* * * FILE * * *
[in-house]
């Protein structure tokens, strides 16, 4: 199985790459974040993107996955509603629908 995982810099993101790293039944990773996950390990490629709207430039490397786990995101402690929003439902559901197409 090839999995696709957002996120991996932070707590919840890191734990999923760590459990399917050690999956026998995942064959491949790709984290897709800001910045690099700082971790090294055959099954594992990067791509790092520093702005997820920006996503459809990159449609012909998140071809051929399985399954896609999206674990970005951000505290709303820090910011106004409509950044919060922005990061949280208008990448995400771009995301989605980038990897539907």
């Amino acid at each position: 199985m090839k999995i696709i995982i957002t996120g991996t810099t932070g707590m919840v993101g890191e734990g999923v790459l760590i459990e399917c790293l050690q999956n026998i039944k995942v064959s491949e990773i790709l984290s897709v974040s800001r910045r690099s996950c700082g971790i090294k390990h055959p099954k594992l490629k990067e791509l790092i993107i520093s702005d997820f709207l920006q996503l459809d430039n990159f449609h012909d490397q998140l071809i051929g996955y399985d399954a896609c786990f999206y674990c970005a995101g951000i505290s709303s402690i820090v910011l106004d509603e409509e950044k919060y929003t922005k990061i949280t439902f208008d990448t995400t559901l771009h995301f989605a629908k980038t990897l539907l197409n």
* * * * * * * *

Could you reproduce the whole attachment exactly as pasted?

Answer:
[in-house]
């Protein structure tokens, strides 16, 4: 199985790459974040993107996955509603629908 995982810099993101790293039944990773996950390990490629709207430039490397786990995101402690929003439902559901197409 090839999995696709957002996120991996932070707590919840890191734990999923760590459990399917050690999956026998995942064959491949790709984290897709800001910045690099700082971790090294055959099954594992990067791509790092520093702005997820920006996503459809990159449609012909998140071809051929399985399954896609999206674990970005951000505290709303820090910011106004409509950044919060922005990061949280208008990448995400771009995301989605980038990897539907």
């Amino acid at each position: 199985m090839k999995i696709i995982i957002t996120g991996t810099t932070g707590m919840v993101g890191e734990g999923v790459l760590i459990e399917c790293l050690q999956n026998i039944k995942v064959s491949e990773i790709l984290s897709v974040s800001r910045r690099s996950c700082g971790i090294k390990h055959p099954k594992l490629k990067e791509l790092i993107i520093s702005d997820f709207l920006q996503l459809d430039n990159f449609h012909d490397q998140l071809i051929g996955y399985d399954a896609c786990f999206y674990c970005a995101g951000i505290s709303s402690i820090v910011l106004d509603e409509e950044k919060y929003t922005k990061i949280t439902f208008d990448t995400t559901l771009h995301f989605a629908k980038t990897l539907l197409n």